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Original ArticleFree Preview

Rivaroxaban in Rheumatic Heart Disease–Associated Atrial Fibrillation

List of authors.
  • Stuart J. Connolly, M.D.,
  • Ganesan Karthikeyan, M.D., D.M.,
  • Mpiko Ntsekhe, M.D., Ph.D.,
  • Abraham Haileamlak, M.D.,
  • Ahmed El Sayed, M.D.,
  • Alaa El Ghamrawy, M.D.,
  • Albertino Damasceno, M.D., Ph.D.,
  • Alvaro Avezum, M.D., Ph.D.,
  • Antonio M.L. Dans, M.D.,
  • Bernard Gitura, M.Med.,
  • Dayi Hu, M.D.,
  • Emmanuel R. Kamanzi, M.Med.,
  • Fathi Maklady, M.D.,
  • Golden Fana, M.Med.,
  • J. Antonio Gonzalez-Hermosillo, M.D.,
  • John Musuku, M.Med.,
  • Khawar Kazmi, M.D.,
  • Liesl Zühlke, M.D., Ph.D.,
  • Lillian Gondwe, M.B., B.S.,
  • Changsheng Ma, M.D.,
  • Maria Paniagua, M.D.,
  • Okechukwu S. Ogah, M.B., B.S., Ph.D.,
  • Onkabetse J. Molefe-Baikai, M.Med.,
  • Peter Lwabi, M.Med.,
  • Pilly Chillo, M.D.,
  • Sanjib K. Sharma, M.D., D.M.,
  • Tantchou T.J. Cabral, M.D., Ph.D.,
  • Wadea M. Tarhuni, M.D.,
  • Alexander Benz, M.D.,
  • Martin van Eikels, M.D.,
  • Amy Krol, B.Sc.,
  • Divya Pattath, M.Sc.,
  • Kumar Balasubramanian, M.Sc.,
  • Sumathy Rangarajan, M.Sc.,
  • Chinthanie Ramasundarahettige, M.Sc.,
  • Bongani Mayosi, M.D., D.Phil.,
  • and Salim Yusuf, D.Phil.
  • for the INVICTUS Investigators



Testing of factor Xa inhibitors for the prevention of cardiovascular events in patients with rheumatic heart disease–associated atrial fibrillation has been limited.


We enrolled patients with atrial fibrillation and echocardiographically documented rheumatic heart disease who had any of the following: a CHA2DS2VASc score of at least 2 (on a scale from 0 to 9, with higher scores indicating a higher risk of stroke), a mitral-valve area of no more than 2 cm2, left atrial spontaneous echo contrast, or left atrial thrombus. Patients were randomly assigned to receive standard doses of rivaroxaban or dose-adjusted vitamin K antagonist. The primary efficacy outcome was a composite of stroke, systemic embolism, myocardial infarction, or death from vascular (cardiac or noncardiac) or unknown causes. We hypothesized that rivaroxaban therapy would be noninferior to vitamin K antagonist therapy. The primary safety outcome was major bleeding according to the International Society of Thrombosis and Hemostasis.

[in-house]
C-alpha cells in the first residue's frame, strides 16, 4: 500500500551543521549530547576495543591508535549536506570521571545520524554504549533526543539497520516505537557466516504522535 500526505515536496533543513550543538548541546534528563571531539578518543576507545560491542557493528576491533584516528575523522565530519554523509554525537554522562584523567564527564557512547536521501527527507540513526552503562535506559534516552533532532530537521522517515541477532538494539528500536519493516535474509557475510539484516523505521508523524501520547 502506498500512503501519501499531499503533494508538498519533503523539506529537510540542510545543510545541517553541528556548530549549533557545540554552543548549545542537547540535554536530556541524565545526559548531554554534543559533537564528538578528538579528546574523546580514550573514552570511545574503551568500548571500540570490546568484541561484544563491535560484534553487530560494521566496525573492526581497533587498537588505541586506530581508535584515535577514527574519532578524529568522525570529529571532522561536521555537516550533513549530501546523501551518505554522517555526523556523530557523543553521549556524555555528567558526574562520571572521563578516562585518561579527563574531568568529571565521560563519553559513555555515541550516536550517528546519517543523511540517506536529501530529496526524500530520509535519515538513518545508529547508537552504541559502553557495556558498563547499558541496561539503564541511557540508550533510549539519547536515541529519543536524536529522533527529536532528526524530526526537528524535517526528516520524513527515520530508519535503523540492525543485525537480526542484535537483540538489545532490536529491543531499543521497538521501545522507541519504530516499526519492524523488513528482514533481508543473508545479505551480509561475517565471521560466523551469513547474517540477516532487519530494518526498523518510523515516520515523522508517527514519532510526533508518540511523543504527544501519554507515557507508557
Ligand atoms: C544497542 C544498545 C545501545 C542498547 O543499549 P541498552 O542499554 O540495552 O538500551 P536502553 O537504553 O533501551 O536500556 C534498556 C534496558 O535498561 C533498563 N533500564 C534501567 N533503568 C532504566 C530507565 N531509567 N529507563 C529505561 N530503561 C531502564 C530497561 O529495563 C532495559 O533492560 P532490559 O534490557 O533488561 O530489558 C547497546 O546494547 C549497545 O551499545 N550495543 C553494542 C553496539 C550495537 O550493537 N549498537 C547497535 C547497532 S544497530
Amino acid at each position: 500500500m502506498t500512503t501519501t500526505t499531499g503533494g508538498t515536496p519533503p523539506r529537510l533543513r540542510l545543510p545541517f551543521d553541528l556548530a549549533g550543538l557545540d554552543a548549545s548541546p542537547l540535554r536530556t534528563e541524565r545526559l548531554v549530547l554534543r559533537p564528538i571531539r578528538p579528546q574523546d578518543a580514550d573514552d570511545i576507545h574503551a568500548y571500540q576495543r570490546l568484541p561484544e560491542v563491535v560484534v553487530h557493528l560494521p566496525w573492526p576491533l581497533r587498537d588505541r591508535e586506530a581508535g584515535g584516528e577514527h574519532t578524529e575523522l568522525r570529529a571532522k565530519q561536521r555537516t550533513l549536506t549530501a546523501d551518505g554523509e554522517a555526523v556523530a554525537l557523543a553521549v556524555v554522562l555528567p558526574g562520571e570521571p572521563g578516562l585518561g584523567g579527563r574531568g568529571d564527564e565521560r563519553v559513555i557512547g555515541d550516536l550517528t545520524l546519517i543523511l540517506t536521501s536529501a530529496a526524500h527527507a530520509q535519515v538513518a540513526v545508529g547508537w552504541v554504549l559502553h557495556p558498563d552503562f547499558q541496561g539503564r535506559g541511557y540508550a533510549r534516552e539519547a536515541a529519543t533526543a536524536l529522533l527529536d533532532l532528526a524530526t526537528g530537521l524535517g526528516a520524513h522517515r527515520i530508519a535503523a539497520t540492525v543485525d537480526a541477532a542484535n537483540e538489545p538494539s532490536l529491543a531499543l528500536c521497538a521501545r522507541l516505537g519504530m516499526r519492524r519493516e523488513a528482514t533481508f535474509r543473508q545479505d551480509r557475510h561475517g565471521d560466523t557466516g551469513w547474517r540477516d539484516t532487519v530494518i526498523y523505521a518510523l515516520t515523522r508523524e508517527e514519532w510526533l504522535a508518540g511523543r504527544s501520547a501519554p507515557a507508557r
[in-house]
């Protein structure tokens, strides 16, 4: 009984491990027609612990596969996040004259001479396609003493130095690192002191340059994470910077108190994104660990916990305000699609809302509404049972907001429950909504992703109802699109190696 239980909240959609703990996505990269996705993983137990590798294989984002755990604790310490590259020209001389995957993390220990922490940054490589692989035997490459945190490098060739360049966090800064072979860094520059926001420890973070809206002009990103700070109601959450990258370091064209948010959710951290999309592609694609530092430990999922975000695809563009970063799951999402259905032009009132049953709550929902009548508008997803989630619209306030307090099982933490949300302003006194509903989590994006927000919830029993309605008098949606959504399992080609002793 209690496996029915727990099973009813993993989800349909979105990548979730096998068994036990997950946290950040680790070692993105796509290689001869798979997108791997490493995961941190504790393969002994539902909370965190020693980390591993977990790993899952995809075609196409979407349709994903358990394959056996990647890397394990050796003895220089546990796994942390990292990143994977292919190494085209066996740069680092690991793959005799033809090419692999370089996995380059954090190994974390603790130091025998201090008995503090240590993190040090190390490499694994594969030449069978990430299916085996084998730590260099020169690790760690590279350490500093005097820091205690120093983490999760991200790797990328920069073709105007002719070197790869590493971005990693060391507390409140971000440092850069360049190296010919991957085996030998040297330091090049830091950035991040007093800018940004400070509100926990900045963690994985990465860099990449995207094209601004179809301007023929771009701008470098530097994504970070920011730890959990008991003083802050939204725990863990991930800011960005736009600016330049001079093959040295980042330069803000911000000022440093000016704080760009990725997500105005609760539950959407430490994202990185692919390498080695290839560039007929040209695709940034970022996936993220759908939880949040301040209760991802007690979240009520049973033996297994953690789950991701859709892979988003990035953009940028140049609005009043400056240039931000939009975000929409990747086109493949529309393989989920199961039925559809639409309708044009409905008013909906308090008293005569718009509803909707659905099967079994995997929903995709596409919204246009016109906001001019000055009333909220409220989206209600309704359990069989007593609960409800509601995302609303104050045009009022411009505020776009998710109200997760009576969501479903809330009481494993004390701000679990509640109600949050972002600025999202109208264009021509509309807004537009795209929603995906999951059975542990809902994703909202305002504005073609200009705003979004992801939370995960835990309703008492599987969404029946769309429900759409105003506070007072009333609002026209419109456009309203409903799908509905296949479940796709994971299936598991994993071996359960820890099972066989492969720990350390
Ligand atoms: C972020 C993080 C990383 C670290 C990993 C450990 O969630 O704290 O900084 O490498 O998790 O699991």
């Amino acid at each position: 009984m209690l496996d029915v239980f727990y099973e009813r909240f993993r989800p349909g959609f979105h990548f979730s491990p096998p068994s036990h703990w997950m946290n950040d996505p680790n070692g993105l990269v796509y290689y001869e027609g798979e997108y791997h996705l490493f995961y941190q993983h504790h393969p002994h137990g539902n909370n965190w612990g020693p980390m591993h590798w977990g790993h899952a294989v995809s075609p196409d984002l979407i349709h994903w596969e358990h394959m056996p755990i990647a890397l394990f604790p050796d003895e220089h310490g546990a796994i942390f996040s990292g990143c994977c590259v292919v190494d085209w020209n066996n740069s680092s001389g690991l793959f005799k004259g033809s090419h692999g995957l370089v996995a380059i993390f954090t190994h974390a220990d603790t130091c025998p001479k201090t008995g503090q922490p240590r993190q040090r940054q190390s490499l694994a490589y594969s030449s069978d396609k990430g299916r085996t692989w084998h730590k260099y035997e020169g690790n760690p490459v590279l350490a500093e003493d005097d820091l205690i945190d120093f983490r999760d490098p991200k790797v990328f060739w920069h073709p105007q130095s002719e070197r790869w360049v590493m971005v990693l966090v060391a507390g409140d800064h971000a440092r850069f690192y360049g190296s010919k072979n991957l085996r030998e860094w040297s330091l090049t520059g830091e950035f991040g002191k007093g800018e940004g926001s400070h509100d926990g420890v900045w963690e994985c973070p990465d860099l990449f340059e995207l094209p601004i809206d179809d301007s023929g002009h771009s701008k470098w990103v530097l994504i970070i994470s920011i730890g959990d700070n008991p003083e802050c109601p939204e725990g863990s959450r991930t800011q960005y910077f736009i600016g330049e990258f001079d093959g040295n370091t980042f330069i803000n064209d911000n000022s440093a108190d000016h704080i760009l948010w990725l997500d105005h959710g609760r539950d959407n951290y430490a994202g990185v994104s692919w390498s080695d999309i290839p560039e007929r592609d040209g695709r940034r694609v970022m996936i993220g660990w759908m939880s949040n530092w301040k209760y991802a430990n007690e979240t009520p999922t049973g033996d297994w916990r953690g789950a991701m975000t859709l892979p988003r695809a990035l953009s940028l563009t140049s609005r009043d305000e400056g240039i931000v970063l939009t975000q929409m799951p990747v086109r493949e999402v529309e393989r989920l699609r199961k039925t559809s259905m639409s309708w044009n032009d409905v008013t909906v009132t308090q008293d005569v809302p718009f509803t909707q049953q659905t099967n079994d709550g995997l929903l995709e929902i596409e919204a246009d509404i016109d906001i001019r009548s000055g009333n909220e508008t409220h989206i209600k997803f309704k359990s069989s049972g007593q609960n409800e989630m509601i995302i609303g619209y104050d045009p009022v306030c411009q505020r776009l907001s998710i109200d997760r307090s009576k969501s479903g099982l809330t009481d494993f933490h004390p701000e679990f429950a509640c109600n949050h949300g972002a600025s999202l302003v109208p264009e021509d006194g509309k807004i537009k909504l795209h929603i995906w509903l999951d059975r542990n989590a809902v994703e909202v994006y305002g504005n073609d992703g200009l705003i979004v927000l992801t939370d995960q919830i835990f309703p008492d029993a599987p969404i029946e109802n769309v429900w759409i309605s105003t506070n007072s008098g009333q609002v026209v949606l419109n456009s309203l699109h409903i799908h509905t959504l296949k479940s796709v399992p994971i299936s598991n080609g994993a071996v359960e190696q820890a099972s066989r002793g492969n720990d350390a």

Of 4565 enrolled patients, 4531 were included in the final analysis. The mean age of the patients was 50.5 years, and 72.3% were women. Permanent discontinuation of trial medication was more common with rivaroxaban than with vitamin K antagonist therapy at all visits. In the intention-to-treat analysis, 560 patients in the rivaroxaban group and 446 in the vitamin K antagonist group had a primary-outcome event. Survival curves were nonproportional. The restricted mean survival time was 1599 days in the rivaroxaban group and 1675 days in the vitamin K antagonist group (difference, −76 days; 95% confidence interval [CI], −121 to −31; P<0.001). A higher incidence of death occurred in the rivaroxaban group than in the vitamin K antagonist group (restricted mean survival time, 1608 days vs. 1680 days; difference, −72 days; 95% CI, −117 to −28). No significant between-group difference in the rate of major bleeding was noted.